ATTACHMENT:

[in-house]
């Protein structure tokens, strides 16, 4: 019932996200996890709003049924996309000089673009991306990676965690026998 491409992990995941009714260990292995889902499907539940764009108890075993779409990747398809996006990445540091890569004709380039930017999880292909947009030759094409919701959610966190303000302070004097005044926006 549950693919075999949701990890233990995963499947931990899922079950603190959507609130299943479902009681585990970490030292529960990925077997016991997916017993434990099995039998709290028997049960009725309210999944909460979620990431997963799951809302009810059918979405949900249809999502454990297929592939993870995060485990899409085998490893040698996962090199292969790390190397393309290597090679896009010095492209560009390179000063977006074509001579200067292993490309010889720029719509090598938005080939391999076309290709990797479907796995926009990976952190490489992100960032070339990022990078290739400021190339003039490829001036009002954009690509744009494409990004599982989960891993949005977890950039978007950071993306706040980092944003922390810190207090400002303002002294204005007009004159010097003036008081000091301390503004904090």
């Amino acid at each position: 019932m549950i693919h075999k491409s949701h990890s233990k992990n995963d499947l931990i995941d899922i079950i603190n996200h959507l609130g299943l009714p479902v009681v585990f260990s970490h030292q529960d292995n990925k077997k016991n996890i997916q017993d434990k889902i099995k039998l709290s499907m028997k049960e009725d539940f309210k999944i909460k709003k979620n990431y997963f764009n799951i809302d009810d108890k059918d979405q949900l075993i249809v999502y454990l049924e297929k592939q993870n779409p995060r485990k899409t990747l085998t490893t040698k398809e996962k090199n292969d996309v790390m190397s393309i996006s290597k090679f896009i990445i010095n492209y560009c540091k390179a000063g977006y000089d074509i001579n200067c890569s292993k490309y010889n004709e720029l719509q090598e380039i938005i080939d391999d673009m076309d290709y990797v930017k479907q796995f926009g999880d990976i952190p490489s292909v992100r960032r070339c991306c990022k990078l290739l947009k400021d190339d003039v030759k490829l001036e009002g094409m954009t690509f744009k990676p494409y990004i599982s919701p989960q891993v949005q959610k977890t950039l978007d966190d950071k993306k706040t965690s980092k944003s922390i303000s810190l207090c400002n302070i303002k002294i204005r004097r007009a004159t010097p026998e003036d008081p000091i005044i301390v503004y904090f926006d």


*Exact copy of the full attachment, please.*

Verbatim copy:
[in-house]
């Protein structure tokens, strides 16, 4: 019932996200996890709003049924996309000089673009991306990676965690026998 491409992990995941009714260990292995889902499907539940764009108890075993779409990747398809996006990445540091890569004709380039930017999880292909947009030759094409919701959610966190303000302070004097005044926006 549950693919075999949701990890233990995963499947931990899922079950603190959507609130299943479902009681585990970490030292529960990925077997016991997916017993434990099995039998709290028997049960009725309210999944909460979620990431997963799951809302009810059918979405949900249809999502454990297929592939993870995060485990899409085998490893040698996962090199292969790390190397393309290597090679896009010095492209560009390179000063977006074509001579200067292993490309010889720029719509090598938005080939391999076309290709990797479907796995926009990976952190490489992100960032070339990022990078290739400021190339003039490829001036009002954009690509744009494409990004599982989960891993949005977890950039978007950071993306706040980092944003922390810190207090400002303002002294204005007009004159010097003036008081000091301390503004904090």
């Amino acid at each position: 019932m549950i693919h075999k491409s949701h990890s233990k992990n995963d499947l931990i995941d899922i079950i603190n996200h959507l609130g299943l009714p479902v009681v585990f260990s970490h030292q529960d292995n990925k077997k016991n996890i997916q017993d434990k889902i099995k039998l709290s499907m028997k049960e009725d539940f309210k999944i909460k709003k979620n990431y997963f764009n799951i809302d009810d108890k059918d979405q949900l075993i249809v999502y454990l049924e297929k592939q993870n779409p995060r485990k899409t990747l085998t490893t040698k398809e996962k090199n292969d996309v790390m190397s393309i996006s290597k090679f896009i990445i010095n492209y560009c540091k390179a000063g977006y000089d074509i001579n200067c890569s292993k490309y010889n004709e720029l719509q090598e380039i938005i080939d391999d673009m076309d290709y990797v930017k479907q796995f926009g999880d990976i952190p490489s292909v992100r960032r070339c991306c990022k990078l290739l947009k400021d190339d003039v030759k490829l001036e009002g094409m954009t690509f744009k990676p494409y990004i599982s919701p989960q891993v949005q959610k977890t950039l978007d966190d950071k993306k706040t965690s980092k944003s922390i303000s810190l207090c400002n302070i303002k002294i204005r004097r007009a004159t010097p026998e003036d008081p000091i005044i301390v503004y904090f926006d």